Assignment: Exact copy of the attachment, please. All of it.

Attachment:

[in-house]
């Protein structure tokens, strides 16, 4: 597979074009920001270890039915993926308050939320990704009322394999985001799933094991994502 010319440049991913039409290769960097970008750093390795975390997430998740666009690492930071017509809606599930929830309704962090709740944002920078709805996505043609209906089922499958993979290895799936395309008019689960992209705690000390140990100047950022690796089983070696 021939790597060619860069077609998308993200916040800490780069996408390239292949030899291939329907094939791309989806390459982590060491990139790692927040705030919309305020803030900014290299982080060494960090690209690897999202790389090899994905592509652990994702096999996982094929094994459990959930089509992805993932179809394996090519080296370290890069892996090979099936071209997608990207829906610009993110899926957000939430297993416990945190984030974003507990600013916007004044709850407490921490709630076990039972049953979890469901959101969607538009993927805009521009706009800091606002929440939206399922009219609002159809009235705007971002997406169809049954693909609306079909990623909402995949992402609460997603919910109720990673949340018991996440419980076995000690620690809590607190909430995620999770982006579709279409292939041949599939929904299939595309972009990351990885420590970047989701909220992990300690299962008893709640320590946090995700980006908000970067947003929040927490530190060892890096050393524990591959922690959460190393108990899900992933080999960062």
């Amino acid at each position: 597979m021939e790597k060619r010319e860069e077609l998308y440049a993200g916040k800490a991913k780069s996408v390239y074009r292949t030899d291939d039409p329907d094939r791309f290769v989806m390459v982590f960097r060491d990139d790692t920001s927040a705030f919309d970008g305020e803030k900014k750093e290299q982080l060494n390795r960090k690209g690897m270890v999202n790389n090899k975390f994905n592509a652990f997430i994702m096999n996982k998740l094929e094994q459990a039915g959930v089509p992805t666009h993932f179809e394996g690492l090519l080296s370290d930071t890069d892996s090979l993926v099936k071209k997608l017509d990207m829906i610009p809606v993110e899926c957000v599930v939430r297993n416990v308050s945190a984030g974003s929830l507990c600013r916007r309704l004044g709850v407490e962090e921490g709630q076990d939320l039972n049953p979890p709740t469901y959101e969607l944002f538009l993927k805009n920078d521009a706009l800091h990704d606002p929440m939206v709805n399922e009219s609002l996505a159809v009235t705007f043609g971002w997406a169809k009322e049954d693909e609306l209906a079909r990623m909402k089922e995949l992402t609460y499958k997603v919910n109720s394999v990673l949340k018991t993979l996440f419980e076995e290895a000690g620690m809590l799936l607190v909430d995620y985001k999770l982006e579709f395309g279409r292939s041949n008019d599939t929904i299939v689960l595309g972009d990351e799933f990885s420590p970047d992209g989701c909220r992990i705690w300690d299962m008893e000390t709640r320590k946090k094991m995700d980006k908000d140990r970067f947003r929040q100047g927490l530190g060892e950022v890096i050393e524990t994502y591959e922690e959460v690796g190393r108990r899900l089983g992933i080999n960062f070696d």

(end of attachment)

[in-house]
């Protein structure tokens, strides 16, 4: 597979074009920001270890039915993926308050939320990704009322394999985001799933094991994502 010319440049991913039409290769960097970008750093390795975390997430998740666009690492930071017509809606599930929830309704962090709740944002920078709805996505043609209906089922499958993979290895799936395309008019689960992209705690000390140990100047950022690796089983070696 021939790597060619860069077609998308993200916040800490780069996408390239292949030899291939329907094939791309989806390459982590060491990139790692927040705030919309305020803030900014290299982080060494960090690209690897999202790389090899994905592509652990994702096999996982094929094994459990959930089509992805993932179809394996090519080296370290890069892996090979099936071209997608990207829906610009993110899926957000939430297993416990945190984030974003507990600013916007004044709850407490921490709630076990039972049953979890469901959101969607538009993927805009521009706009800091606002929440939206399922009219609002159809009235705007971002997406169809049954693909609306079909990623909402995949992402609460997603919910109720990673949340018991996440419980076995000690620690809590607190909430995620999770982006579709279409292939041949599939929904299939595309972009990351990885420590970047989701909220992990300690299962008893709640320590946090995700980006908000970067947003929040927490530190060892890096050393524990591959922690959460190393108990899900992933080999960062």
């Amino acid at each position: 597979m021939e790597k060619r010319e860069e077609l998308y440049a993200g916040k800490a991913k780069s996408v390239y074009r292949t030899d291939d039409p329907d094939r791309f290769v989806m390459v982590f960097r060491d990139d790692t920001s927040a705030f919309d970008g305020e803030k900014k750093e290299q982080l060494n390795r960090k690209g690897m270890v999202n790389n090899k975390f994905n592509a652990f997430i994702m096999n996982k998740l094929e094994q459990a039915g959930v089509p992805t666009h993932f179809e394996g690492l090519l080296s370290d930071t890069d892996s090979l993926v099936k071209k997608l017509d990207m829906i610009p809606v993110e899926c957000v599930v939430r297993n416990v308050s945190a984030g974003s929830l507990c600013r916007r309704l004044g709850v407490e962090e921490g709630q076990d939320l039972n049953p979890p709740t469901y959101e969607l944002f538009l993927k805009n920078d521009a706009l800091h990704d606002p929440m939206v709805n399922e009219s609002l996505a159809v009235t705007f043609g971002w997406a169809k009322e049954d693909e609306l209906a079909r990623m909402k089922e995949l992402t609460y499958k997603v919910n109720s394999v990673l949340k018991t993979l996440f419980e076995e290895a000690g620690m809590l799936l607190v909430d995620y985001k999770l982006e579709f395309g279409r292939s041949n008019d599939t929904i299939v689960l595309g972009d990351e799933f990885s420590p970047d992209g989701c909220r992990i705690w300690d299962m008893e000390t709640r320590k946090k094991m995700d980006k908000d140990r970067f947003r929040q100047g927490l530190g060892e950022v890096i050393e524990t994502y591959e922690e959460v690796g190393r108990r899900l089983g992933i080999n960062f070696d």